An Interview with Ann Jacobus: Romancing the Dark in the City of Light
Hey y'all!First off, I'm ecstatic to be doing an interview again because it has been a very, very long time. I found Romancing the Dark in the City of Light to be a stunning read that really got to me - and you can read more of my thoughts on that in my review. Because of that, I was itching to reach out to Ann Jacobus, the mind behind the book and I'm lucky enough to be hosting her today.
Novel: Romancing the Dark in the City of Light by Ann Jacobus | GoodreadsRelease Date: October 6, 2015Publisher: Thomas Dunne (St. Martins Press)Format: HardcoverSource: Publisher
A troubled teen, living in Paris, is torn between two boys, one of whom encourages her to embrace life, while the other—dark, dangerous, and attractive—urges her to embrace her fatal flaws.Haunting and beautifully written, with a sharp and distinctive voice that could belong only to this character, Romancing the Dark in the City of Light is an unforgettable young adult novel.Summer Barnes just moved to Paris to repeat her senior year of high school. After being kicked out of four boarding schools, she has to get on track or she risks losing her hefty inheritance. Summer is convinced that meeting the right guy will solve everything. She meets two. Moony, a classmate, is recovering against all odds from a serious car accident, and he encourages Summer to embrace life despite how hard it can be to make it through even one day. But when Summer meets Kurt, a hot, mysterious older man who she just can't shake, he leads her through the creepy underbelly of the city-and way out of her depth.When Summer's behavior manages to alienate everyone, even Moony, she's forced to decide if a life so difficult is worth living. With an ending that'll surprise even the most seasoned reader, Romancing the Dark in the City of Light is an unputdownable and utterly compelling novel.
ROMANCING THE DARK IN THE CITY OF LIGHT is a "compelling debut novel that examines the inner turmoil of one teen as she struggles with alcoholism, depression and thoughts of suicide." As the publisher states, many teens struggle with these serious issues and this young adult novel is an "honest portrayal of what is like to try to embrace life when it feels impossible to make it through just one day."
Ann Jacobus writes children’s and YA fiction, blogs and tweets about it, and teaches writing. She has a B.S. from Dartmouth College and an MFA from Vermont College of Fine Arts. In her spare time she volunteers on a suicide crisis line, attends her kids' soccer games, and reads. Her debut YA thriller is Romancing the Dark in the City of Light, out from Thomas Dunne Books/St. Martin’s Press October 6. 2015. San Francisco is home to her and her family.Author Ann Jacobus is a weekly volunteer at a suicide hotline in San Francisco and helps real teens with their struggles. Information on how readers can help is included in the book.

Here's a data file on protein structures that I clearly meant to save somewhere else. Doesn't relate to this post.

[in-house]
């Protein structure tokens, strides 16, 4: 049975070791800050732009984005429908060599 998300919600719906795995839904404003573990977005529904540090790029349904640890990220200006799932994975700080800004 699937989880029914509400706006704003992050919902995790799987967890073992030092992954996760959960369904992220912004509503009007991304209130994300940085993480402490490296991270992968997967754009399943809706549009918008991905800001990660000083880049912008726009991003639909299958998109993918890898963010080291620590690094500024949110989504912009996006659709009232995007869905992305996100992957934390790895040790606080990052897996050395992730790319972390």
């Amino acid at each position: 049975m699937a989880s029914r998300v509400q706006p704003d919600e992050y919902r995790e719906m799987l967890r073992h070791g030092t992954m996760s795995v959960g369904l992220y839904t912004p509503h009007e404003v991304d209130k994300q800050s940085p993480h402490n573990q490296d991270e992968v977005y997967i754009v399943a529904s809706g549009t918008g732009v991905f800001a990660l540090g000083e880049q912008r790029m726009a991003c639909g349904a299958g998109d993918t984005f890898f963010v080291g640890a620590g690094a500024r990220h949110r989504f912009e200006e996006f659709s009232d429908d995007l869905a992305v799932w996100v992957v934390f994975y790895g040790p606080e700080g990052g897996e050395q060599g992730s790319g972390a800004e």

In the book, Summer deals with alcoholism. How do you think you portrayed that differently than other YA?While I can think of a number of YA books that deal with drug abuse (notably those by Ellen Hopkins and Melvin Burgess), I can’t think of any YA books I’ve read that feature a teenage alcoholic. If you have some good recommendations, let me know. I’ve read scores of books that deal with teenage suicide, and while substance abuse shows up in some of them, it’s not necessarily emphasized. Suicidality (the term for feeling suicidal) is complicated and affected by many factors, but throw substance abuse into the mix and you’ve increased the probability of at least an attempt significantly. Apparently THE strongest predictor of suicide is alcoholism, the next being a psychiatric diagnosis. An addict is six times more likely to commit suicide than a non-addict. And sadly, someone who is feeling suicidal is likely to be “self-medicating” with alcohol or drugs in an attempt to numb their pain. It’s a chicken and egg question. Anyway, alcohol or other substance abuse so often goes hand in hand with suicidality that I felt I had to include it. I’m familiar with alcoholism, thanks to a couple of family members, and have tremendous respect for Alcoholics Anonymous.How much research did you have to do for the psychological elements of the book?I volunteer for San Francisco Suicide Prevention and take calls on the Lifeline nationwide suicide crisis (and text) line every week. This is the third such organization I’ve volunteered (and been trained) for since the age of eighteen. I’ve been interested in and studied suicide for a long time. I did do research while writing RTDITCOL as new data comes out each year. The huge CDC (Centers for Disease Control) survey of about 40,000 high school students in the 2013 Youth Risk Behaviors Surveillance was very helpful and eye-opening.Who's your favorite character and why? Who do you think is the most sympathetic character?My character, Munir Al Shukr (Moony), is probably my favorite character. I think he’s the most sympathetic, too. His father is Kuwaiti and his mother is American, although he has grown up in Paris—a third-culture kid who is comfortable just about anywhere. He’s also partially physically disabled from a serious childhood car accident that he was given a 5% chance of surviving. He has a huge heart and befriends my difficult-to-like protagonist, then patiently, if sometimes gruffly, puts up with her because he sees beyond her bluster. In fact, he falls for her. He’s spiritual and almost hyper-positive because he fully understands the value and fragility of life. His life has purpose. A little too perfect? Well, he harbors some secrets.How did you aim to portray the love triangle? (And give us a few of your favorites!)This is difficult to answer without spoiling the story! I think mine is not your traditional YA love triangle as done so well in Suzanne Collin’s The Hunger Games trilogy or Stephanie Meyers Twilight series. The best ones are not a clearly-good versus a clearly-bad choice, but two goods (or two bads). I love classics Gone With the Wind, and Pride and Prejudice, and I know Jenny Han does a great job with triangles. The Summer I Turned Pretty is in my TBR pile.I run a book club and so I'm interested in the book club questions featured in the back of the book. What do you hope readers will get out from the story?You write something, let it out into the world, and it then belongs to the reader. RTDITCOL is meant to be an entertaining thriller first. But at its core, the story is very much about suicide and being suicidal, and is based on hard facts. I’d be thrilled to contribute simply to more discussion about suicide and depression both. Suicide especially suffers from stigma that leads to untold suffering of victims and their families, and to greater loss of life. We can change that if we’ll just talk about it.What have you read and loved recently?Two books I read this year that also happen to deal well with the subject of suicide are, All the Bright Places by Jennifer Niven, and My Heart and Other Black Holes by Jasmine Warga. I just finished The Brief Wondrous Life of Oscar Wao by Junot Diaz, which was excellent.